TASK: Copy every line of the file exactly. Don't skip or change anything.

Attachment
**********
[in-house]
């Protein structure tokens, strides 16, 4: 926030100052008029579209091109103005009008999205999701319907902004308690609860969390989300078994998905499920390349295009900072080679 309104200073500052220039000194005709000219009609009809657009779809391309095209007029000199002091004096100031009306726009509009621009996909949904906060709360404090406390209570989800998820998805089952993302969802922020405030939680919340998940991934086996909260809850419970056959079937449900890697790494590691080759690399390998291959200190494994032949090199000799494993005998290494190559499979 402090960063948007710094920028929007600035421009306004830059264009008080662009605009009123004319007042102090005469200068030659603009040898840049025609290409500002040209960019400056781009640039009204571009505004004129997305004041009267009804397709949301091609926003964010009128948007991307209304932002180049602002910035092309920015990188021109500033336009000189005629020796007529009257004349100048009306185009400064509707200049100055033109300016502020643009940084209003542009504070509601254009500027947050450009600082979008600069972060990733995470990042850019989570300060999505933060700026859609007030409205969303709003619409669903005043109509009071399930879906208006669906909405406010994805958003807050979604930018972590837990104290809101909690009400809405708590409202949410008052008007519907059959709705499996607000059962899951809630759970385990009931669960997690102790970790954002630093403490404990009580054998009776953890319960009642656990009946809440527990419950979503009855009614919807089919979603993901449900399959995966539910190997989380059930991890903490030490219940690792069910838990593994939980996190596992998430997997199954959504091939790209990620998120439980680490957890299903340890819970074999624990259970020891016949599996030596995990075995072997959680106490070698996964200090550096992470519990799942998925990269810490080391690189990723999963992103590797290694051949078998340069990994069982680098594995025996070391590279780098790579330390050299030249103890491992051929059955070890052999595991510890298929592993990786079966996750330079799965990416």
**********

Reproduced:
[in-house]
């Protein structure tokens, strides 16, 4: 926030100052008029579209091109103005009008999205999701319907902004308690609860969390989300078994998905499920390349295009900072080679 309104200073500052220039000194005709000219009609009809657009779809391309095209007029000199002091004096100031009306726009509009621009996909949904906060709360404090406390209570989800998820998805089952993302969802922020405030939680919340998940991934086996909260809850419970056959079937449900890697790494590691080759690399390998291959200190494994032949090199000799494993005998290494190559499979 402090960063948007710094920028929007600035421009306004830059264009008080662009605009009123004319007042102090005469200068030659603009040898840049025609290409500002040209960019400056781009640039009204571009505004004129997305004041009267009804397709949301091609926003964010009128948007991307209304932002180049602002910035092309920015990188021109500033336009000189005629020796007529009257004349100048009306185009400064509707200049100055033109300016502020643009940084209003542009504070509601254009500027947050450009600082979008600069972060990733995470990042850019989570300060999505933060700026859609007030409205969303709003619409669903005043109509009071399930879906208006669906909405406010994805958003807050979604930018972590837990104290809101909690009400809405708590409202949410008052008007519907059959709705499996607000059962899951809630759970385990009931669960997690102790970790954002630093403490404990009580054998009776953890319960009642656990009946809440527990419950979503009855009614919807089919979603993901449900399959995966539910190997989380059930991890903490030490219940690792069910838990593994939980996190596992998430997997199954959504091939790209990620998120439980680490957890299903340890819970074999624990259970020891016949599996030596995990075995072997959680106490070698996964200090550096992470519990799942998925990269810490080391690189990723999963992103590797290694051949078998340069990994069982680098594995025996070391590279780098790579330390050299030249103890491992051929059955070890052999595991510890298929592993990786079966996750330079799965990416």